Veteran Affairs Making the Customer Its Center of Focus
Published: May 23, 2019
In the wake of being named the federal government’s most ineffective federal agency in Gallup’s annual public opinion poll, VA announces a new commitment to customer service.
VA recently codified a commitment to customer service in its Code of Federal Regulations, the backbone of the department’s policies and practices. Specifically, 38 CFR was modified to add customer service principles and a requirement to measure customer experience. The current section entitled, “VA Core Values and Characteristics,” will be renamed “Core Values, Characteristics and Customer Experience Principles of the Department.”
This change supports VA’s efforts to sustain an organizational commitment and focus on the customer. VA’s modernization efforts center on providing better services and experiences for veterans, families and caregivers. The Federal Register announcement of the CFR change states, “Codifying these principles will ensure that they receive the proper emphasis at all levels within VA, are clearly understood by the workforce, and, most importantly, become an enduring part of the VA culture.”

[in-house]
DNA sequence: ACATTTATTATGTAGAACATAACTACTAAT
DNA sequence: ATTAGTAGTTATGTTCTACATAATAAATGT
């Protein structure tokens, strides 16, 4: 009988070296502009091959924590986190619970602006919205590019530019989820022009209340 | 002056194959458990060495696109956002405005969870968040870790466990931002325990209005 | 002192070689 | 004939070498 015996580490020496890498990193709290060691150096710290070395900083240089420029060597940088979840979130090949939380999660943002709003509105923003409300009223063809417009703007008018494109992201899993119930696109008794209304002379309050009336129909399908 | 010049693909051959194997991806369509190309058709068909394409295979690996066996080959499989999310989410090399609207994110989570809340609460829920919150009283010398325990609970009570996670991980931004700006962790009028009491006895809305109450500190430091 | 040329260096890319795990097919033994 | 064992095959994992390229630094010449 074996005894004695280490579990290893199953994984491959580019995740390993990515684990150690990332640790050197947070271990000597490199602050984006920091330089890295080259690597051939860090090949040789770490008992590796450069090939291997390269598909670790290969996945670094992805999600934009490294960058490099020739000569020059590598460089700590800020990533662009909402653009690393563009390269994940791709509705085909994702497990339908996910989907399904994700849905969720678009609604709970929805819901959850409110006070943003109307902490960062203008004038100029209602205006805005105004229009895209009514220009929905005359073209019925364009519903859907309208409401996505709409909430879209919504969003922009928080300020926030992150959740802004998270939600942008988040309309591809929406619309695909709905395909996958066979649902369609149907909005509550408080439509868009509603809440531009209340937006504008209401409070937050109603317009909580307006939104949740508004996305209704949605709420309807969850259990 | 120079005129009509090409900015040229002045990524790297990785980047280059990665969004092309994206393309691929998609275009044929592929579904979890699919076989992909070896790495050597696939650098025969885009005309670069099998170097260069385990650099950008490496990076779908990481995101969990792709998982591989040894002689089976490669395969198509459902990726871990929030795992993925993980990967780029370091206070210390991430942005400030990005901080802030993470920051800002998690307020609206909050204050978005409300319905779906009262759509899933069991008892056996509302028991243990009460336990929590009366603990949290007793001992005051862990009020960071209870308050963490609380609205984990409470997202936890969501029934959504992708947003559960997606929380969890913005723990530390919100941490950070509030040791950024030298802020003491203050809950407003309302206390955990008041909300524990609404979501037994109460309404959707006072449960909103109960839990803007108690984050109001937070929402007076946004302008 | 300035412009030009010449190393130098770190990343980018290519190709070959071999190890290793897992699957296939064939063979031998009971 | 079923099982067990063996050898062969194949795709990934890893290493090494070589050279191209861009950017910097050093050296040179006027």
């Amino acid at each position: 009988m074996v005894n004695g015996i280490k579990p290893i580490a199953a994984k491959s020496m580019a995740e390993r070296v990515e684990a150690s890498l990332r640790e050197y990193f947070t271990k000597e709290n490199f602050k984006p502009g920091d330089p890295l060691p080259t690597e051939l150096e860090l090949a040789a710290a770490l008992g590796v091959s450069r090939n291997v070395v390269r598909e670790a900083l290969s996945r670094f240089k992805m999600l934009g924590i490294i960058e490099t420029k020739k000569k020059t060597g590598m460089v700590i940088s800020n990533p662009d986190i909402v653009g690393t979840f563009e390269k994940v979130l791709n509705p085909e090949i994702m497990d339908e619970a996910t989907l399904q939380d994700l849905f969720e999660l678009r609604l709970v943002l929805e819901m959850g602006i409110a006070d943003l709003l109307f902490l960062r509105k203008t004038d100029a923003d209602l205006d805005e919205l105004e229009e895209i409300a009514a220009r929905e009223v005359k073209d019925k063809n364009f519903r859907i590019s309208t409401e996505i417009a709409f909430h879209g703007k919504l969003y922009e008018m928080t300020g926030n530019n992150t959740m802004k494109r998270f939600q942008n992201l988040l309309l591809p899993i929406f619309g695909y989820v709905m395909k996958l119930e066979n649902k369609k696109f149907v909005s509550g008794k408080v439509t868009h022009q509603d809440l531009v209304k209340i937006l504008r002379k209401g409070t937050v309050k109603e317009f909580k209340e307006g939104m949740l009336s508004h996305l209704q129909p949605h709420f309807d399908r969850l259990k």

VA is centralizing customer experience around three pillars:
- Ease - VA will make access to VA care, benefits, and memorial services smooth and easy.
- Effectiveness - VA will deliver care, benefits and memorial services to the customer’s satisfaction.
- Emotion - VA will deliver care, benefits, and memorial services in a manner that makes customers feel honored and valued in their interactions with VA.
VA is already working on a number of efforts to improve the customer experience (CX), including its Lighthouse initiative which has created a commercial gateway for the VA partners to use VA’s APIs for mobile applications and programs. Lighthouse encourages developers to create applications that release bottlenecks for processing claims and transferring health data, which dramatically improves the user experience.
The most visible improvement in CX thus far has been the launch of VA.gov, which simplified and consolidated a number of VA websites into one that is much easier to use and understand. Online health applications increased 81% and customer satisfaction increased 16% within the first three months of its launch. VA estimates it saved nearly $55 million in call center costs due to the reduction in incoming calls.
Even though Gallup’s recent poll showed American’s viewed VA’s performance as mostly negative out of 13 high profile agencies, it also showed positive momentum in VA’s ranking. The VA has consistently ranked last on Gallup’s list each year it has been measured, with its worst rating of only 29% of respondents ranking the department with an excellent/good score after reports of veterans dying due to long waits for medical care at VA hospitals. Although VA still remains last on the list, this year the score has improved with 39% of Americans surveyed rating VA as doing an excellent or good job.
Contactor should look for opportunities to assist VA in its efforts to improve CX potentially in the areas of website redesign or consolidation, customer service automation, and overall IT modernization efforts.